Last week, I wrote how disappointed I was with the Garden Restaurant at The Barnes. Portions were small, prices were high for dishes plucked from the 1980s.
Everyone is talking about The Barnes. People from all over the world will make a pilgrimage to the Benjamin Franklin Parkway. If you are planning a visit, I found a perfect spot for lunch or dinner just a few blocks north in Fairmount. It is called Blue Cat and if a recent meal is any indication, this bright, airy and casual BYOB will be jumping with delighted customers.
The brightly-lit, open kitchen is under the direction of chef Guy Shapiro. He has put together a menu of fresh Latin-inspired dishes with something for everyone.
Sandy, Edward and I were greeted warmly and shown to a roomy table. Blue Cat boasts a bright large mural of, well, a blue cat, along with large windows and hanging lights. The lighting was perfect, but it did get a bit noisy once the room filled.
Guacamole ($8) is a glistening mound of fresh whipped avocado nestled on a few romaine leaves with cilantro sprigs and the best homemade chips this side of Mexico. Our server told us the chips, including plantain, potato and malanga, are made at Blue Cat. They were thin and crisp and the perfect dippers for the guacamole.
A beef empanada ($8) was prepared open-faced. A mound of spiced creamy beef, enhanced by almonds, spices and raisins, sits on the flaky pastry. It is a knife-and-fork version and we all liked it.
Grilled asparagus with smoked mushrooms ($9) was a small portion, but a winner at our table. We received five slender spears with a handful of small mushroom caps that spent just the right amount of time in the smoker and imparted a heady, smoky aroma and flavor that I rarely see in a restaurant.
I brought a bottle of Allagash White and Stoudt’s Pale Ale to enjoy with dinner. We noticed everyone in Blue Cat brought wine, but beer also is a good choice for Latin flavors.
The special was soft-shell crabs ($25). Shapiro sautés them and tops them with reduced pan juices, lemon and white wine. They required a bit of seasoning so a sprinkling of salt and pepper did the trick. Two jumbo crabs came with the order, along with the best plantains I’ve ever tasted. They are usually tasteless, overcooked and mushy. These slices hit the mark along with whipped potatoes and greens.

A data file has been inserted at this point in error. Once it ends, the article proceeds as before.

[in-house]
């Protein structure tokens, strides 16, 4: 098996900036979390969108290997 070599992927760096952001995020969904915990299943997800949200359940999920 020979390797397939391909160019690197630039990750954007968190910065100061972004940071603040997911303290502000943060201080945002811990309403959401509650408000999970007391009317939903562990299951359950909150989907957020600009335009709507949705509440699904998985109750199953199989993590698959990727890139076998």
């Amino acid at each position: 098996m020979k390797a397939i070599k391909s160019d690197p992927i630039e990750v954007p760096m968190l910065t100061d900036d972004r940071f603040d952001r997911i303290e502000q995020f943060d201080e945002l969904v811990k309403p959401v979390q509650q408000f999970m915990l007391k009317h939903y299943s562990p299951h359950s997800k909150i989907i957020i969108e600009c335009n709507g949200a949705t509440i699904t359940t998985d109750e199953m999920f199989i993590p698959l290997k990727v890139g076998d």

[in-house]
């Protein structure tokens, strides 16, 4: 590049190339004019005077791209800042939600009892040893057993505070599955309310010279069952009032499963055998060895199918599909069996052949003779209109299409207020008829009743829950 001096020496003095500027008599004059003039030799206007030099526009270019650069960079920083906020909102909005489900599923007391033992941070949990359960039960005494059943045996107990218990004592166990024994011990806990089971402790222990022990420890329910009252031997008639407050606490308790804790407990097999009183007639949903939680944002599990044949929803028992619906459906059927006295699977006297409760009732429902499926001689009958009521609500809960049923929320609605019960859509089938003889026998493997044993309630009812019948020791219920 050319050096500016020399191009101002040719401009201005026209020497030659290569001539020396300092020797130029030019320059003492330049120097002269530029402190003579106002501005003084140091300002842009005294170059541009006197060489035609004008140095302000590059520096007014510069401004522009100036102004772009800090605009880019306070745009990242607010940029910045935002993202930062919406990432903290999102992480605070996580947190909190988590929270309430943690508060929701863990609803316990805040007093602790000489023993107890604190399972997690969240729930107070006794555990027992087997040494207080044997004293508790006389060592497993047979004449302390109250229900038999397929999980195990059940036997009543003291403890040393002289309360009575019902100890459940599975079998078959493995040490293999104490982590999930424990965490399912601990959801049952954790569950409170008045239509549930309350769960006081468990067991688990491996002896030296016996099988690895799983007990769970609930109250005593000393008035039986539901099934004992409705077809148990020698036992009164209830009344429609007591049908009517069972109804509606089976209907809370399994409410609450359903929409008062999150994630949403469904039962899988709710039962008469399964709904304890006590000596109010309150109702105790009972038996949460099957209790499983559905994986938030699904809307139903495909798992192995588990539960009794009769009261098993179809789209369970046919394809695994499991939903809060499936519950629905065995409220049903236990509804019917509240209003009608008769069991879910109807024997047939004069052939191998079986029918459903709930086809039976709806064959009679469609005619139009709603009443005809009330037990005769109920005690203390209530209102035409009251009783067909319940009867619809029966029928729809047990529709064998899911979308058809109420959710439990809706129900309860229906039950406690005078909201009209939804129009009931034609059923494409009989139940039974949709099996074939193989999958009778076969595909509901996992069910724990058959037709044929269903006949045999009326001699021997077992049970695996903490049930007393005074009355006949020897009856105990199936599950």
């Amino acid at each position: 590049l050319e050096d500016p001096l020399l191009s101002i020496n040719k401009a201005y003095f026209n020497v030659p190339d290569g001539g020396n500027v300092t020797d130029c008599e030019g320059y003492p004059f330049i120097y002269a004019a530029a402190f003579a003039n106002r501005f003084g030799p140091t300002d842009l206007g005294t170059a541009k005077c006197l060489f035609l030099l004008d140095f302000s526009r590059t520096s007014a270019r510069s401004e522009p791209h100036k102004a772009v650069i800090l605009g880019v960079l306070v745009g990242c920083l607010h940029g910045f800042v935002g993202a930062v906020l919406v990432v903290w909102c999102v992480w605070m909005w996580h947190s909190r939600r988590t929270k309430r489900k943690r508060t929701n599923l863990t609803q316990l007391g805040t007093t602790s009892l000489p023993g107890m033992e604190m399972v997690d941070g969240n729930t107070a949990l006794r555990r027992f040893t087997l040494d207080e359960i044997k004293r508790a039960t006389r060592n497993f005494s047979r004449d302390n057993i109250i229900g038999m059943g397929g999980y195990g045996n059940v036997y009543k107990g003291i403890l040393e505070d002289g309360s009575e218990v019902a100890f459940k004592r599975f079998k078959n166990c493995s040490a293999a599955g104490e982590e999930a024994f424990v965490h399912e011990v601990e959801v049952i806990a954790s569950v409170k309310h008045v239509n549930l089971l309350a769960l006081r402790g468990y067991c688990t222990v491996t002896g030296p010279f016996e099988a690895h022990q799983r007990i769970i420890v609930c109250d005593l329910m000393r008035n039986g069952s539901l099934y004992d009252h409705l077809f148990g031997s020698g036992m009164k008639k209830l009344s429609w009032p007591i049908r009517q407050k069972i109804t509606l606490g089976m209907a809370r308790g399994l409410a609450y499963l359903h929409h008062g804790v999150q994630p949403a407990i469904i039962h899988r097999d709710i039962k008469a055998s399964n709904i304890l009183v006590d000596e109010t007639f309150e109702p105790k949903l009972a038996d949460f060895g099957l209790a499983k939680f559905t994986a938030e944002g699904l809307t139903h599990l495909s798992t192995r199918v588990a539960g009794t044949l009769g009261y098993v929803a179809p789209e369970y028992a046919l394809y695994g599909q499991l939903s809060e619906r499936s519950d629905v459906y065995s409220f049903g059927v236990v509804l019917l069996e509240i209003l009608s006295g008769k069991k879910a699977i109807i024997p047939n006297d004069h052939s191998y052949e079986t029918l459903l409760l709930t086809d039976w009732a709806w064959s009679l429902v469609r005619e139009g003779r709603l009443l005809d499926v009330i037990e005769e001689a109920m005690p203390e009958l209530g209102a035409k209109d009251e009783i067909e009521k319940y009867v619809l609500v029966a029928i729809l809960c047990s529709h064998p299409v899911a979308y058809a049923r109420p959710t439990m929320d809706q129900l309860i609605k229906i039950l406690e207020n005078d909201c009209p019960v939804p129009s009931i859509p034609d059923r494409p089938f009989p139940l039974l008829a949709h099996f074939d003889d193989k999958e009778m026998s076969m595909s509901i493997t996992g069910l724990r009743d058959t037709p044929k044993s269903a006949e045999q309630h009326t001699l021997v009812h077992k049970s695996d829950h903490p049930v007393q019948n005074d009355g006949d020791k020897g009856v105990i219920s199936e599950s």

I distinctively recall the first time I ever sampled arroz con pollo ($15). I was a young teenager enjoying dinner with my family in a restaurant in the Little Havana section of Miami, Fla. This chicken and rice dish is a classic and care is needed to prepare it properly. Shapiro uses meaty, moist strips of thighs, along with slices of spicy chorizo, that made a distinct culinary impression in all of the ingredients in this dish, including the rice that was a bit soft, a scattering of peas, olives, tiny bits of chopped tomato and cilantro.
“I’ve got to make this at home,” I said.
The next day, Whole Foods had a sale on wild caught South Carolina shrimp. I used them in place of chicken and the dish was a huge hit.
The only disappointing dish of the evening was Sandy’s fish taco ($12). It was not visually appealing. A large blue corn tortilla was topped with fried cod, guacamole, tomatoes and cilantro, which I helped Sandy remove from her meal because she detests it (so did Julia Child by the way). Sandy went the knife-and-fork route because it would have been difficult for her to fold it over and pick it up. The ingredients would have fallen all over the place.
Shapiro and his delightful staff have a fine culinary thing going in Fairmount. Blue Cat defines what a neighborhood restaurant must be: A friendly, casual BYOB where children are welcome and people of all ages will enjoy a tasty lunch, weekend brunch or dinner.
Two-and-a-half tips of the toque to Blue Cat. SPR
1921 Fairmount Ave.
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